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Posts Tagged ‘travel

am i there yet

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So, New York. One sunny afternoon, my sister and I walked to the park. We could see the house our mom grew up in, across the street.

I was saying something about how I feel weird talking to our cousin’s kids, how they have grown up in the place where their parents and grand-parents and great-grandparents and great-great-grandparents lived, and if our mom had stayed put we’d have full Long Island accents.

And my sister goes, yeah, they have roots. Her baby asleep on her chest. She says, we don’t have any roots.

I couldn’t speak for a minute. And when I could, I didn’t. My sister has an apartment, a long-term boyfriend, a baby. What are these things if not roots?




We went to NYC a couple of days later, my sister and her boyfriend and their baby and I. We walked down Canal, through Chinatown, and the familiar signs, the street vendors, the press of bodies, the music of tonal languages, the smell of exhaust and incense and roast duck enfolded me. And for the first time in weeks I didn’t feel that familiar ache, the sense of displacement.

We were resting on a park bench and I said to her, doesn’t it make you feel homesick? even though that wasn’t what I meant at all, and I was going to say something else but she said, No. China wasn’t home. I don’t feel that way. Do you?

And I said no.

Which is true in some ways. I don’t feel like China is home. I don’t feel like anyplace is home, but I get homesick for the places that used to feel like home.




I used to feel like Chicago was home. For about three years, I was content. I loved biking and cooking and my loose-knit community of queers and artists. I felt relieved every time I came back from visiting my folks in MI, felt that ache in my throat ease.

I started getting restless again two years ago. In the winter. Everything grey. That was when I switched my major, figuring, among other things, that as a teacher I would be able to travel.

This spring and summer, things were all right for a while. J. came back, and I was really caught up with her and with bike taxi. But since the season turned, I ache, like I’m rusting inside.

There are these ads on the outside of the El. I’ll see it fly above me, on my bike or walking, and I’ll stop in my tracks: a long picture of Shanghai, the Pearl Tower, the glittering riverbanks. I don’t know what I would find if I went back, I’m a little afraid to find out. I’m worried about leaving my sick parents, my kid sister who’s now a mother, about missing J. so much that I can’t enjoy my surroundings. But I can’t stay here much longer. I’m crawling out of my skin.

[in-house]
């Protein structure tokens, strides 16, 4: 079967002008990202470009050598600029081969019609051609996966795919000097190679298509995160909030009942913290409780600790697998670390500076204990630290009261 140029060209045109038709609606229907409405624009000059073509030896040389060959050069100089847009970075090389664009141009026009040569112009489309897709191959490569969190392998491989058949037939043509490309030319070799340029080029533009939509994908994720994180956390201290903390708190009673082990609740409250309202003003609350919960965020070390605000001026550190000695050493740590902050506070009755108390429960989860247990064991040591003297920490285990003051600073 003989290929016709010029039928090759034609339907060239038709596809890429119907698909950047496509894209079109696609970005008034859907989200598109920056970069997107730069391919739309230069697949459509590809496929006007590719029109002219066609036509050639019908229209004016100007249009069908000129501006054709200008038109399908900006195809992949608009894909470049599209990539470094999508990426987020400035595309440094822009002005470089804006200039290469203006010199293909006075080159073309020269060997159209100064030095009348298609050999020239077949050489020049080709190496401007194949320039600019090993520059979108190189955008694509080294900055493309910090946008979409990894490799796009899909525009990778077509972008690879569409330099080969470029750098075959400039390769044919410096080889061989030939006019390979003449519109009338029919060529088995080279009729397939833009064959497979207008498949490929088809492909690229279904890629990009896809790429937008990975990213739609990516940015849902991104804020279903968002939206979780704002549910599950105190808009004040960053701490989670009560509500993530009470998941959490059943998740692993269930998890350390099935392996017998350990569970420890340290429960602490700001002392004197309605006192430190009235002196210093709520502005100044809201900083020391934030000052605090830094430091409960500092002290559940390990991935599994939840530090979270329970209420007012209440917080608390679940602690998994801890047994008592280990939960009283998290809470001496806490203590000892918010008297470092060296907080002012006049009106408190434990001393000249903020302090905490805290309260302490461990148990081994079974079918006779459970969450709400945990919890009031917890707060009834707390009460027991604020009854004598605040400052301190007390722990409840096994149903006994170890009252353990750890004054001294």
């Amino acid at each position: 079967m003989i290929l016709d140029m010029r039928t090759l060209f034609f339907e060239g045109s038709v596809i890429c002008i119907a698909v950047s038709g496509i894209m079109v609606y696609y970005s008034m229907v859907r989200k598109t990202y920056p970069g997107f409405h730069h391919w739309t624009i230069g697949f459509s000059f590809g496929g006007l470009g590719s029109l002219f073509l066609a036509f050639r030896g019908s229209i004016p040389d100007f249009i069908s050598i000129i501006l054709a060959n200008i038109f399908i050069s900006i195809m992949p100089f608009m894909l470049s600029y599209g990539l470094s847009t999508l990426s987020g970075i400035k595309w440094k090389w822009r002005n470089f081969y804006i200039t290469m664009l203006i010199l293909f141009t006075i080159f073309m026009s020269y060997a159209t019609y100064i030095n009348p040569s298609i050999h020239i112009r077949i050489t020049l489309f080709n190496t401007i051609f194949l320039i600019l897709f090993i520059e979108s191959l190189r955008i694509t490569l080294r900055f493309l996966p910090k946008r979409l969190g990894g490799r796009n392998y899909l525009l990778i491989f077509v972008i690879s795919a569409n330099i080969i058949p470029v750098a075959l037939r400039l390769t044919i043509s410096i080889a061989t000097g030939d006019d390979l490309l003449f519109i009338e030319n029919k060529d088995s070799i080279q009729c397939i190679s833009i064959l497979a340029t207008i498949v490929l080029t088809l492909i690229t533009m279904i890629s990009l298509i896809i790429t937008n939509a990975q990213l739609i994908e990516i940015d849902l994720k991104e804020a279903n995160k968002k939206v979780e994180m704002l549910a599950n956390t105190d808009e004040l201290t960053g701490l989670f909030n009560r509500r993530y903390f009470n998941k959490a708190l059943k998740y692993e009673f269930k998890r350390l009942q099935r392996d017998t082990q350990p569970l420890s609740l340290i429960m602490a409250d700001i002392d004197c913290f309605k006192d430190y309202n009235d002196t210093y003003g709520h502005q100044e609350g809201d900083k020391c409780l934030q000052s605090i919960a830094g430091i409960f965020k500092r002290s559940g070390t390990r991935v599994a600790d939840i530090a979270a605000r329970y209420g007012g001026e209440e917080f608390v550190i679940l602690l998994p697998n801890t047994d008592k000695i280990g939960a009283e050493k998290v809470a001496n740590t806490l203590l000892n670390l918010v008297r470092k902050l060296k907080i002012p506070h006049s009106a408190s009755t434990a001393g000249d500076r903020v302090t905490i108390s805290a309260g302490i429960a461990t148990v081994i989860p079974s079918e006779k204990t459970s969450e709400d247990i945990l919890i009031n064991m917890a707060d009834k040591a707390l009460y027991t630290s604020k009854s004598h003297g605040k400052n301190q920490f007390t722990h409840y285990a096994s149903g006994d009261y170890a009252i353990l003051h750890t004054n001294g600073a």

Written by ponyboi

November 6, 2009 at 10:43 pm

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city of my heart

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The title is a lyric from one of my friend’s songs. When I was in London last spring, I kept thinking of that song.

I met a girl last night who was born in Germany to American parents. We share this thing that marks us, even though it’s invisible. We might have talked all night without discovering our common difference.

Her friend was teasing her about her Wisconsin accent. And I said, when I get together with my sister, I get my old accent back a little. Then her friend asked me where I was from. And I said, like I usually do, Well, I was born in California.
And the friend goes, Oh! Where in California?
And I told her, San Francisco.
I’m from Fresno, she said, excited.

I have no idea where Fresno is. I have no idea where anything in California is, except San Francisco and L.A., and I’m pretty sure Sacramento is somewhere in the middle. This is why I don’t say I’m from California, because inevitably I run into people who really are from California, and then I am revealed as an interloper.

I left when I was eight, I explained, I don’t know where Fresno is. So they asked where I moved to and I said, Sweden.

So she told me she was born in Germany. I could tell she was excited to tell someone who had been overseas, but we almost never knew. There is nothing to show our difference.

I wonder if she feels it. If she longs to return. If either of us will, or if we’ve already left forever.

Although I am unmarked, I feel it every day, homesickness, a pull to places I cannot claim. I was walking down Broadway yesterday and I saw a woman in a quilted silk jacket, and for a moment, for several blocks, I missed Shanghai so badly I could taste its loss. Like metal on the back of my tongue, like I was crossing a river with a knife in my mouth.

Written by ponyboi

October 16, 2009 at 9:53 pm

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